Assessments must be submitted in double line spaced text, 12 point, Times New Roman font. Headings and subheadings should be used where appropriate.

Detailed marking rubrics will be made available on iLearn.  Markers in this Unit undertake a process to establish a common marking standard and all Fail papers are double marked. 

Assessment Tasks

Name Weighting Hurdle Due
Take-home assessment task 45% No 11/06/2021
Research Essay 40% No 12/04/2021
Class participation 15% No Ongoing

Take-home assessment task

Assessment Type 1: Quiz/Test
Indicative Time on Task 2: 34 hours
Due: 11/06/2021
Weighting: 45%

 

A timed assessment task covering the unit content

 


On successful completion you will be able to:
  • Demonstrate broad and coherent knowledge of the general characteristics and principles of public international law, and the ability to locate, interpret, and apply primary sources of international law.
  • Examine the role, rights and responsibilities of both states and non-state actors under international law, and the ways in which the international legal system is evolving.
  • Explain and apply international law to both actual and hypothetical situations as it relates to the rights and responsibilities of states vis-a-vis other states and international institutions.
  • Analyse international law from the perspective of national interests, and collaborate with peers to negotiate the terms of an international treaty or other instrument.

Research Essay

Assessment Type 1: Essay
Indicative Time on Task 2: 33 hours
Due: 12/04/2021
Weighting: 40%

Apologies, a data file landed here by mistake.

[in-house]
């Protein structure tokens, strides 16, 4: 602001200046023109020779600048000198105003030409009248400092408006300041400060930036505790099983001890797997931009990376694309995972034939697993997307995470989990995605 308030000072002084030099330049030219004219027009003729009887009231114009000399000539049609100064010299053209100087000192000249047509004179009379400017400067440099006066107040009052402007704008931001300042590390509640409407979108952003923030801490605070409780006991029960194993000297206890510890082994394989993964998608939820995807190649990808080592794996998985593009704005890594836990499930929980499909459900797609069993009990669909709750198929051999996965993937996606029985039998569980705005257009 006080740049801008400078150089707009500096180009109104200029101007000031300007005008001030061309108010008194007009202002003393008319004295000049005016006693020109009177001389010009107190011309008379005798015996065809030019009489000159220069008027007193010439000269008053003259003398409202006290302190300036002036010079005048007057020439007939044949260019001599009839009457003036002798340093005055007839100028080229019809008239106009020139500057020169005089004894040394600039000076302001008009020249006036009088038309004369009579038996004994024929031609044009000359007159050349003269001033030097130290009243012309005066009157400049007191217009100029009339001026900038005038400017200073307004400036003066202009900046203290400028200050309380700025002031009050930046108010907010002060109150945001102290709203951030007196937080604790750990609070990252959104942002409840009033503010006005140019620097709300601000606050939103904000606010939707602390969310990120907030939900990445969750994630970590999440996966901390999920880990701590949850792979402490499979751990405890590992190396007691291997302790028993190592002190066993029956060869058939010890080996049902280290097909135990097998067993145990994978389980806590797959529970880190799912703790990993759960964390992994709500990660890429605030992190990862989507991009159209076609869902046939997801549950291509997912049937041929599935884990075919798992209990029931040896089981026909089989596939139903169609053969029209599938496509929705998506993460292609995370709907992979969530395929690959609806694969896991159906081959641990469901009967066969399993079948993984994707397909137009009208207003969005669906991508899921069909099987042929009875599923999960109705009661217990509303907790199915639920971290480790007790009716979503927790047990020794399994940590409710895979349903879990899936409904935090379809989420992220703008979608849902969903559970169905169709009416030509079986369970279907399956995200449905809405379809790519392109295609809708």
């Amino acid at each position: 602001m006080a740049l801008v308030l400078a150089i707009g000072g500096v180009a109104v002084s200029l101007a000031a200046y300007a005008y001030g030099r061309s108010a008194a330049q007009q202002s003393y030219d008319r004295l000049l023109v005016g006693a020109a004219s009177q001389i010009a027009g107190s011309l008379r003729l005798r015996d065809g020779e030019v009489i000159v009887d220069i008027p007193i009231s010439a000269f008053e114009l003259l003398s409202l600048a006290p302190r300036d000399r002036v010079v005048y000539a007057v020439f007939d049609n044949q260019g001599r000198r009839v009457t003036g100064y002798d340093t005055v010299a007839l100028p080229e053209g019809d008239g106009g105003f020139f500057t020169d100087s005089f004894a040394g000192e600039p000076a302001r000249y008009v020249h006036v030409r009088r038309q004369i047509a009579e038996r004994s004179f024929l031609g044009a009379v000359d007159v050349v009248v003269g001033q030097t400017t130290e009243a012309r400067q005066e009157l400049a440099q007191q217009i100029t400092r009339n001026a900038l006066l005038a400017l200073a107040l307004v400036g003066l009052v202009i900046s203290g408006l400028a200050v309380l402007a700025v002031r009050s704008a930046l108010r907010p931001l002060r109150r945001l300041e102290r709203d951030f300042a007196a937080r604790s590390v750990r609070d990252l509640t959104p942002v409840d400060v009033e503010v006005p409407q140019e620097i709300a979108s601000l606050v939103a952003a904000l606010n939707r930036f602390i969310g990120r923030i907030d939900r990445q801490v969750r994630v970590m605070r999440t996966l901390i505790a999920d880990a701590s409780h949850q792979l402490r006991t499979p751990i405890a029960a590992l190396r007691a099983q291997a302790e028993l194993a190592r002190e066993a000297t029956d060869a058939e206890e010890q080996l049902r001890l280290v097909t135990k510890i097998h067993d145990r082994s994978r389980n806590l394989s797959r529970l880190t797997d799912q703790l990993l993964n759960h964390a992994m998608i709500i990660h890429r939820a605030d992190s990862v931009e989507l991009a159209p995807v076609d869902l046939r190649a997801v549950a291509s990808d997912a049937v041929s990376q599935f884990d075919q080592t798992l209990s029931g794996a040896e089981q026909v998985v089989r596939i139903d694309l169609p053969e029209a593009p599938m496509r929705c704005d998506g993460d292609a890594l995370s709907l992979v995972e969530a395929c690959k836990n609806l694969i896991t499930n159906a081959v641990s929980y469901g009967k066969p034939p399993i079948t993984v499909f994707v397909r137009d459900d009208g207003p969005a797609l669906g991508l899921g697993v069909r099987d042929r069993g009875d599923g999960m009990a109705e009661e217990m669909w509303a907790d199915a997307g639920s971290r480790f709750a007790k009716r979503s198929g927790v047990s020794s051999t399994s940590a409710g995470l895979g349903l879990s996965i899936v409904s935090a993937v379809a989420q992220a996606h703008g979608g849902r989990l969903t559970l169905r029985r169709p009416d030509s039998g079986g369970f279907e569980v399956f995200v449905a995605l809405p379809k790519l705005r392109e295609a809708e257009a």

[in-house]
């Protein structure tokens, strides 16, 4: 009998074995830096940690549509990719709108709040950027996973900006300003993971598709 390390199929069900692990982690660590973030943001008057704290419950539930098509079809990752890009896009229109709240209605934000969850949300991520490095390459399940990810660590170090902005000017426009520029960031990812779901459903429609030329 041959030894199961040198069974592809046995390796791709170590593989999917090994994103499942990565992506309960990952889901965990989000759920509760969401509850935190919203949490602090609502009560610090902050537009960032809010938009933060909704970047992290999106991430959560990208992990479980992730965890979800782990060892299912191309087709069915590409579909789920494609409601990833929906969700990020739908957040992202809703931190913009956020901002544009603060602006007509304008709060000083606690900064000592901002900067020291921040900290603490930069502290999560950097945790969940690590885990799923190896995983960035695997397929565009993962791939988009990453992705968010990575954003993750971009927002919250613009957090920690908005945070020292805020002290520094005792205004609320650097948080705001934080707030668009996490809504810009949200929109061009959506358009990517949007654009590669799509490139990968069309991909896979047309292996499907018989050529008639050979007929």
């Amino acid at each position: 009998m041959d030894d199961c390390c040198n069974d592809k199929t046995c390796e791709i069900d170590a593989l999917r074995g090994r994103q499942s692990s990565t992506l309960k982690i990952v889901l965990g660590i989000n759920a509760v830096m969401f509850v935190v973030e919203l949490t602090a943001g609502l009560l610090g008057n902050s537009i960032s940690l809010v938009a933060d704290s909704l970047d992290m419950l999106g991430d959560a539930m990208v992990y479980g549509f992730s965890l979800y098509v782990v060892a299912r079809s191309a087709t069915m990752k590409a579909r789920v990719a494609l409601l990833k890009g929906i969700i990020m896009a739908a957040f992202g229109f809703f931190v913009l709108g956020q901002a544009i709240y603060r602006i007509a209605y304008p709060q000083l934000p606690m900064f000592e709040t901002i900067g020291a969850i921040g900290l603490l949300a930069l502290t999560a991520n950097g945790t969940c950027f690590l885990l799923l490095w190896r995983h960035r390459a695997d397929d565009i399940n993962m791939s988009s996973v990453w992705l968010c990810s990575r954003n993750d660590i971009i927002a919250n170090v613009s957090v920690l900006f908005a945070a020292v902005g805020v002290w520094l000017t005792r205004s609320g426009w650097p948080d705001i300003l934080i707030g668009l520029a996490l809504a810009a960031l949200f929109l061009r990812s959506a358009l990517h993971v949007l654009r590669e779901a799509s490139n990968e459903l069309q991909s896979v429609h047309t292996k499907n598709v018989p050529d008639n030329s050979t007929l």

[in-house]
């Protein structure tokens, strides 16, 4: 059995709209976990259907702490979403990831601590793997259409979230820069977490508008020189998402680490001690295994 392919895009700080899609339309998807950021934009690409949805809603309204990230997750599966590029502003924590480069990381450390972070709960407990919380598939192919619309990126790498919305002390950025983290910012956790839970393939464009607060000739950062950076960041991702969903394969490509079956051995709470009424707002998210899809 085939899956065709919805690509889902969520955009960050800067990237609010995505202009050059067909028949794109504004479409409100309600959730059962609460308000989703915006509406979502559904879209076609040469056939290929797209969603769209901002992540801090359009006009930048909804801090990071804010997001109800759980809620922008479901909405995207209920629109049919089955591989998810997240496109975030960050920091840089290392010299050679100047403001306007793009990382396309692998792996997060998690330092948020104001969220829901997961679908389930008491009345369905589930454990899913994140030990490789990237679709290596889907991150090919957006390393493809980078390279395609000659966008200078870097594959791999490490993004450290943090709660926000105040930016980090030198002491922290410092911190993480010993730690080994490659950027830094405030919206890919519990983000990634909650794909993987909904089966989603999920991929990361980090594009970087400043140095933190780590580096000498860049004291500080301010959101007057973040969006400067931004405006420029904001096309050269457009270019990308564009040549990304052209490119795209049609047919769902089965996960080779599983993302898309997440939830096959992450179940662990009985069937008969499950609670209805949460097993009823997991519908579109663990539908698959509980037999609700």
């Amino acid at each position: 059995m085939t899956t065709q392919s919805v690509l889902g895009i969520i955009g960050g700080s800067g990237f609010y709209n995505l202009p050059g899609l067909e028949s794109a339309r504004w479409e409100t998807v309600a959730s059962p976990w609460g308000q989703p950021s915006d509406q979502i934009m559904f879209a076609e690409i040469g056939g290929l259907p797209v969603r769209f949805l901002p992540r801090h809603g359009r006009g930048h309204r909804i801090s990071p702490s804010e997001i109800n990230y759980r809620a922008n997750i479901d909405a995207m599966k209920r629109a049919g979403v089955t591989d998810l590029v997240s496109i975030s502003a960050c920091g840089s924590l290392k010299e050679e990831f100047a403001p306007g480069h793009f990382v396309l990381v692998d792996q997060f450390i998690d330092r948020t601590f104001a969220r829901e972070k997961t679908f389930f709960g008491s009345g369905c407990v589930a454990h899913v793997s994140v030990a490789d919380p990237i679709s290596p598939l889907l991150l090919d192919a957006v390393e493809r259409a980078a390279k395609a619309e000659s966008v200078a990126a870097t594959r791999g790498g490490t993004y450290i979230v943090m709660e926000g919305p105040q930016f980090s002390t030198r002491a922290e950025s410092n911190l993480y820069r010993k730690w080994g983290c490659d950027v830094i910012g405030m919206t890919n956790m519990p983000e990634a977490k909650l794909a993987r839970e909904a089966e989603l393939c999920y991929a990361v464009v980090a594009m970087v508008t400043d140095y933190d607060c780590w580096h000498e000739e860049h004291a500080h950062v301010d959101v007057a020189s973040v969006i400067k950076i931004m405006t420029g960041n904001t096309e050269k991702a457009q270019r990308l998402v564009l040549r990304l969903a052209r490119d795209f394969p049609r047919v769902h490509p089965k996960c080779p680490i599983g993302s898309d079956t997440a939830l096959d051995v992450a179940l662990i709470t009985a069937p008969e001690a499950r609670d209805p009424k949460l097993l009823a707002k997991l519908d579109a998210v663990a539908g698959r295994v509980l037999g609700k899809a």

Students will submit a research essay examining contemporary issues in international law

 


On successful completion you will be able to:
  • Demonstrate broad and coherent knowledge of the general characteristics and principles of public international law, and the ability to locate, interpret, and apply primary sources of international law.
  • Examine the role, rights and responsibilities of both states and non-state actors under international law, and the ways in which the international legal system is evolving.
  • Explain and apply international law to both actual and hypothetical situations as it relates to the rights and responsibilities of states vis-a-vis other states and international institutions.

Class participation

Assessment Type 1: Participatory task
Indicative Time on Task 2: 13 hours
Due: Ongoing
Weighting: 15%

 

Participation in the weekly tutorials

 


On successful completion you will be able to:
  • Demonstrate broad and coherent knowledge of the general characteristics and principles of public international law, and the ability to locate, interpret, and apply primary sources of international law.
  • Examine the role, rights and responsibilities of both states and non-state actors under international law, and the ways in which the international legal system is evolving.
  • Explain and apply international law to both actual and hypothetical situations as it relates to the rights and responsibilities of states vis-a-vis other states and international institutions.
  • Analyse international law from the perspective of national interests, and collaborate with peers to negotiate the terms of an international treaty or other instrument.

1 If you need help with your assignment, please contact:

  • the academic teaching staff in your unit for guidance in understanding or completing this type of assessment
  • the Learning Skills Unit for academic skills support.

2 Indicative time-on-task is an estimate of the time required for completion of the assessment task and is subject to individual variation

Delivery and Resources

The lectures should give you a broad overview of the subject, but it is vital that you then develop your understanding by completing the related readings. The prescribed textbook for this unit is: